Thursday, December 08, 2005

The Morning After December 7

I meant to write about the Japanese attack on Pearl Harbor, but life got in the way. So I'm blogging today about what happened on Monday, December 8, 1941, and over the next several years.

In the months before Earl Warren stepped down as Chief Justice of the Supreme Court, there was a campaign, albeit very low-key, asking him to apologize for the internment of the Japanese while he was still Chief Justice. At the time of the Internment, Earl Warren was Governor of California. I was old enough to follow the discussion and I asked my mother about it.

"Well," she said, "times were different then."

My mother and father were high school sophomores in San Francisco on December 8, 1941. My mother's brother had been drafted a few months prior and was in Alaska (then a U.S. territory), serving in the Army. The attack on Pearl Harbor happened at 9:00 a.m. Pacific time. Initial radio reports were confused, but there was one thing almost everyone was sure of: the West Coast was next.

Not just California--the entire West Coast, including British Columbia. Canada was part of the British Empire and was already at war with Germany, an ally of Japan. There were panicked reports of sub sightings and plane sightings, some real, many imagined. The Bay Area, with one military base and two naval shipyards, was considered a legitimate military target.

The high school my mother attended, the High School of Commerce, had many Japanese students. On Monday morning, the principal called an assembly. According to my mother, the mood was tense. What she remembers from the assembly was this message from the principal: "I don't want to hear of any incidents."

The Internment did not happen immediately. The father of one of my mother's friends was taken from his home at dinner time because he was the head of a Japanese-American association, something like the Japanese-American Chamber of Commerce. Eventually, though, the Japanese students left for the Relocation Camps. Most went to the Tanforan Racetrack in San Bruno, where Seabiscuit had overcome tremendous odds a few years earlier. The teachers brought their students books, typewriters, and letters from their fellow students. My mother still exchanges Christmas cards with one of her friends, whose family was lucky. The white man they "sold" their store to when they were forced to leave took good care of it and gave it back to them on their return.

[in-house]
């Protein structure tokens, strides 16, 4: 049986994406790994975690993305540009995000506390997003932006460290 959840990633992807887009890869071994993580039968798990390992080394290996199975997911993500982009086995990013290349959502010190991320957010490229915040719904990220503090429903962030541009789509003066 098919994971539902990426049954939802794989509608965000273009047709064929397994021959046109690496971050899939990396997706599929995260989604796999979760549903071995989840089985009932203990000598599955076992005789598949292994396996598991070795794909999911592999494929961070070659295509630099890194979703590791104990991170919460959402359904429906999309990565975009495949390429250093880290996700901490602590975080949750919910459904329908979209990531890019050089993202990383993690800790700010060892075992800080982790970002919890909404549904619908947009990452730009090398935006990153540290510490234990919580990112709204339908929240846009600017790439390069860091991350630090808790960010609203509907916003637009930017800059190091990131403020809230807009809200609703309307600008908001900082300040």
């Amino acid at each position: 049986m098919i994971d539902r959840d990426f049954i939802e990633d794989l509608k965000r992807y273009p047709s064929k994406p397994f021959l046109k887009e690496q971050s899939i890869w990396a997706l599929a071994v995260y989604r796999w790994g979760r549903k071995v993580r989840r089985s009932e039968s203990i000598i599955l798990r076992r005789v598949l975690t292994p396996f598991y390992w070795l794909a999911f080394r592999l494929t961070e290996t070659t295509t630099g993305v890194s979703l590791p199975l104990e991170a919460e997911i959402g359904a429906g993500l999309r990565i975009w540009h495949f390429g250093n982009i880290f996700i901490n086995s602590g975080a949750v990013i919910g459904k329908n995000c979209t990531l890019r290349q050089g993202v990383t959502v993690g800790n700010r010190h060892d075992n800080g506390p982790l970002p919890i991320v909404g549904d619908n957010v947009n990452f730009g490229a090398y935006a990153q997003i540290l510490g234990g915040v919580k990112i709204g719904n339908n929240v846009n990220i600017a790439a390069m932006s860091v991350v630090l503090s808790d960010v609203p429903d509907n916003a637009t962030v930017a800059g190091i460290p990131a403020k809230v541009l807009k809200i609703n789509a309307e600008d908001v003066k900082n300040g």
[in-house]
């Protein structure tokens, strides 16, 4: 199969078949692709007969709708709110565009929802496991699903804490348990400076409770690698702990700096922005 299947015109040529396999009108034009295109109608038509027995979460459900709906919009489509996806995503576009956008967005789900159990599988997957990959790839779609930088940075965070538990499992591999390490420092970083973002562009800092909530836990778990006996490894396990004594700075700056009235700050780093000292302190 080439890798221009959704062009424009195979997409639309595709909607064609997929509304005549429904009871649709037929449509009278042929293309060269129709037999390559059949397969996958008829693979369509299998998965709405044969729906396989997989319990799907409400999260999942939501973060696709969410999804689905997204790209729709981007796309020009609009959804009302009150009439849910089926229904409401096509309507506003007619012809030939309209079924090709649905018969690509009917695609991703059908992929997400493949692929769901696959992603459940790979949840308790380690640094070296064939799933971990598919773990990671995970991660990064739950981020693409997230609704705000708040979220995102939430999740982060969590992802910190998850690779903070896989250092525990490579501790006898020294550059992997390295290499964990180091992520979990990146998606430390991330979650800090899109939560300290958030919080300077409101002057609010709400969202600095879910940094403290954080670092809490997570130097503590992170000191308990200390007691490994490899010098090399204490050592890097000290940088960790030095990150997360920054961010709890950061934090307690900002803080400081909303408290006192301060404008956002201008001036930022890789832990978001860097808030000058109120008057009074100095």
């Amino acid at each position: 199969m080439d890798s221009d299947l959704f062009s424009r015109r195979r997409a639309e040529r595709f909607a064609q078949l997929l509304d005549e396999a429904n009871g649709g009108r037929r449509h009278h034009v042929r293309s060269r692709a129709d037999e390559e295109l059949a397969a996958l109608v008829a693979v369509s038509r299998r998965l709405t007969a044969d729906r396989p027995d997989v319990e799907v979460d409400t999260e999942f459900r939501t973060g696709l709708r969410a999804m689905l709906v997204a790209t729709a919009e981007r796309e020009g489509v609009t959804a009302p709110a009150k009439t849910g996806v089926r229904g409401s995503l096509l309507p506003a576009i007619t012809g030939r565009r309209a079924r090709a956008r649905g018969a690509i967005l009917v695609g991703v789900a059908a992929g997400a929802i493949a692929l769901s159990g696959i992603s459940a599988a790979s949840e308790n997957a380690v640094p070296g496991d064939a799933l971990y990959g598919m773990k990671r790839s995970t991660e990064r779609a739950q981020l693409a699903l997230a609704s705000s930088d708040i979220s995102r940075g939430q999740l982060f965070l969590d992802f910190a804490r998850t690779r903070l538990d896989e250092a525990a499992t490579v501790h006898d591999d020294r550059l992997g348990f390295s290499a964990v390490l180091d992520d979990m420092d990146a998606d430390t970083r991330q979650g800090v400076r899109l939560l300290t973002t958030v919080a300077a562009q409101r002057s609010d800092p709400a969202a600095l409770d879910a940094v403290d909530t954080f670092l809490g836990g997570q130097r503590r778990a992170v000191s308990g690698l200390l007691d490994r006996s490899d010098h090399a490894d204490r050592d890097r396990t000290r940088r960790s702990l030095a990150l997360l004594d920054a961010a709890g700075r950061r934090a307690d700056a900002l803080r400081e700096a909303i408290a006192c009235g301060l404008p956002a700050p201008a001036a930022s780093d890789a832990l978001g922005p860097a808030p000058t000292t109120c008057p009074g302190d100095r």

My father was at Sacred Heart High School, at that time all-male and predominantly Catholic. His reaction was to volunteer for the Navy as soon as he was old enough. I asked him once, "Why the Navy?" He answered, "I figured I would have to walk less." When the Navy sent him away to college in North Dakota, he deliberately flunked out. He wanted to be where the action was, not stuck in the snow in the middle of nowhere.

My uncle, newly married and stuck in the snow in the middle of nowhere, saw his enlistment extended.

One of my father's shipmates served aboard the Arizona on December 7. My parents were his guests at the 50th Anniversary Memorial of the Attack. According to my mother, Arizona survivors are treated like royalty. Red velvet ropes are removed. Navy officers in dress whites showed them to their seats and acted as guides. They attended a special, private ceremony where the ashes of a former crewman were carried by a Navy diver down to the actual Arizona itself and interred there. It was, according to my mother, an awesome experience. My father didn't talk about it--he was too emotional.

Generally, the men I knew who were at Pearl Harbor on December 7 didn't talk much about the experience. Two gentlemen I knew worked together for about five years and didn't realize that both had been young ensigns stationed at Pearl Harbor until the subject happened to come up during lunch. They spoke of the chaos, the confusion, and very, very briefly of the crewmates who died. Their memories were not for display and discussion, but were quite private.

Pearl Harbor is gently fading from memory to history.